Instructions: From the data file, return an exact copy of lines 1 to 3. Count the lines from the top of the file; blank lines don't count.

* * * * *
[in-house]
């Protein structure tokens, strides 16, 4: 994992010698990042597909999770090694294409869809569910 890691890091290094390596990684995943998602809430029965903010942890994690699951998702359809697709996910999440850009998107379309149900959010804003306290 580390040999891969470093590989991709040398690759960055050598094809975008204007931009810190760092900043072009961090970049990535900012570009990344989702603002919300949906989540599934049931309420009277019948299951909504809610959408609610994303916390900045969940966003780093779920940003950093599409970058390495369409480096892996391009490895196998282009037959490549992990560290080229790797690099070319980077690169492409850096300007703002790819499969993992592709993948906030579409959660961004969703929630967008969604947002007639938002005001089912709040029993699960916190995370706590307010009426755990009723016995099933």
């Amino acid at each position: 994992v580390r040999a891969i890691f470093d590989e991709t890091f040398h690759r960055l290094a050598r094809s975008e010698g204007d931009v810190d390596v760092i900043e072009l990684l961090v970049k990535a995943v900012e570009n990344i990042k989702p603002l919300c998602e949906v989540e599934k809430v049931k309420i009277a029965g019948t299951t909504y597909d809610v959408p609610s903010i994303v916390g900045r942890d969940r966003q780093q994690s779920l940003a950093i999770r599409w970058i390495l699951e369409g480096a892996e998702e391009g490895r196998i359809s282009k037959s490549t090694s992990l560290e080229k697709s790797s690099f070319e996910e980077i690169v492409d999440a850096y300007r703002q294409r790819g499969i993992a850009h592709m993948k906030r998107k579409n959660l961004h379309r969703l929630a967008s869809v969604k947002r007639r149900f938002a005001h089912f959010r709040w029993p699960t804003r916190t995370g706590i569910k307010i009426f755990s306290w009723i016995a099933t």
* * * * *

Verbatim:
[in-house]
């Protein structure tokens, strides 16, 4: 994992010698990042597909999770090694294409869809569910 890691890091290094390596990684995943998602809430029965903010942890994690699951998702359809697709996910999440850009998107379309149900959010804003306290 580390040999891969470093590989991709040398690759960055050598094809975008204007931009810190760092900043072009961090970049990535900012570009990344989702603002919300949906989540599934049931309420009277019948299951909504809610959408609610994303916390900045969940966003780093779920940003950093599409970058390495369409480096892996391009490895196998282009037959490549992990560290080229790797690099070319980077690169492409850096300007703002790819499969993992592709993948906030579409959660961004969703929630967008969604947002007639938002005001089912709040029993699960916190995370706590307010009426755990009723016995099933």
């Amino acid at each position: 994992v580390r040999a891969i890691f470093d590989e991709t890091f040398h690759r960055l290094a050598r094809s975008e010698g204007d931009v810190d390596v760092i900043e072009l990684l961090v970049k990535a995943v900012e570009n990344i990042k989702p603002l919300c998602e949906v989540e599934k809430v049931k309420i009277a029965g019948t299951t909504y597909d809610v959408p609610s903010i994303v916390g900045r942890d969940r966003q780093q994690s779920l940003a950093i999770r599409w970058i390495l699951e369409g480096a892996e998702e391009g490895r196998i359809s282009k037959s490549t090694s992990l560290e080229k697709s790797s690099f070319e996910e980077i690169v492409d999440a850096y300007r703002q294409r790819g499969i993992a850009h592709m993948k906030r998107k579409n959660l961004h379309r969703l929630a967008s869809v969604k947002r007639r149900f938002a005001h089912f959010r709040w029993p699960t804003r916190t995370g706590i569910k307010i009426f755990s306290w009723i016995a099933t």